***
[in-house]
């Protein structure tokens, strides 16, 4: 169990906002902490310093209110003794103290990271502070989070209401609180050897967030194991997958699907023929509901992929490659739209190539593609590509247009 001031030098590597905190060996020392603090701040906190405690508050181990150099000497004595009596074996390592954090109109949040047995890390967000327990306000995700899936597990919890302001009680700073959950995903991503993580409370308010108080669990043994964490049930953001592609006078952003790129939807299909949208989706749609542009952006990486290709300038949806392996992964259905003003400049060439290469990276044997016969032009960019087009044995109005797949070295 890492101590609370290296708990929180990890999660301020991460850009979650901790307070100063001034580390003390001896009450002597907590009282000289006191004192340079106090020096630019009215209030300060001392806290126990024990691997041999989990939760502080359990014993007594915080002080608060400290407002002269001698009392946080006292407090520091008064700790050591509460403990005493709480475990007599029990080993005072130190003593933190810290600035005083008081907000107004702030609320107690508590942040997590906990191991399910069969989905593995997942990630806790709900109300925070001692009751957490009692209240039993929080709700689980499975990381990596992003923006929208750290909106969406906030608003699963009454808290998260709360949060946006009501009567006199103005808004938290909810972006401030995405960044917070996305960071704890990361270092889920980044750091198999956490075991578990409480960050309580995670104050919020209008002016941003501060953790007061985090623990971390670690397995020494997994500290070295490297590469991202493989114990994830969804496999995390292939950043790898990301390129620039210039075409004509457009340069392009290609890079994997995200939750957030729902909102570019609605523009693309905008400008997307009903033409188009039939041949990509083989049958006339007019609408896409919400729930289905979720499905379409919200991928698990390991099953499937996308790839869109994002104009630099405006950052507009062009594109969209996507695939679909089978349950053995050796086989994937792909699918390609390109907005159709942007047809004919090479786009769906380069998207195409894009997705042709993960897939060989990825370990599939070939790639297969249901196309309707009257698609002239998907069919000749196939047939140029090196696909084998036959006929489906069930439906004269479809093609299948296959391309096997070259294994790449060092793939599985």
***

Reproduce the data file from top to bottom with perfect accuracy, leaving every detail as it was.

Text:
[in-house]
């Protein structure tokens, strides 16, 4: 169990906002902490310093209110003794103290990271502070989070209401609180050897967030194991997958699907023929509901992929490659739209190539593609590509247009 001031030098590597905190060996020392603090701040906190405690508050181990150099000497004595009596074996390592954090109109949040047995890390967000327990306000995700899936597990919890302001009680700073959950995903991503993580409370308010108080669990043994964490049930953001592609006078952003790129939807299909949208989706749609542009952006990486290709300038949806392996992964259905003003400049060439290469990276044997016969032009960019087009044995109005797949070295 890492101590609370290296708990929180990890999660301020991460850009979650901790307070100063001034580390003390001896009450002597907590009282000289006191004192340079106090020096630019009215209030300060001392806290126990024990691997041999989990939760502080359990014993007594915080002080608060400290407002002269001698009392946080006292407090520091008064700790050591509460403990005493709480475990007599029990080993005072130190003593933190810290600035005083008081907000107004702030609320107690508590942040997590906990191991399910069969989905593995997942990630806790709900109300925070001692009751957490009692209240039993929080709700689980499975990381990596992003923006929208750290909106969406906030608003699963009454808290998260709360949060946006009501009567006199103005808004938290909810972006401030995405960044917070996305960071704890990361270092889920980044750091198999956490075991578990409480960050309580995670104050919020209008002016941003501060953790007061985090623990971390670690397995020494997994500290070295490297590469991202493989114990994830969804496999995390292939950043790898990301390129620039210039075409004509457009340069392009290609890079994997995200939750957030729902909102570019609605523009693309905008400008997307009903033409188009039939041949990509083989049958006339007019609408896409919400729930289905979720499905379409919200991928698990390991099953499937996308790839869109994002104009630099405006950052507009062009594109969209996507695939679909089978349950053995050796086989994937792909699918390609390109907005159709942007047809004919090479786009769906380069998207195409894009997705042709993960897939060989990825370990599939070939790639297969249901196309309707009257698609002239998907069919000749196939047939140029090196696909084998036959006929489906069930439906004269479809093609299948296959391309096997070259294994790449060092793939599985």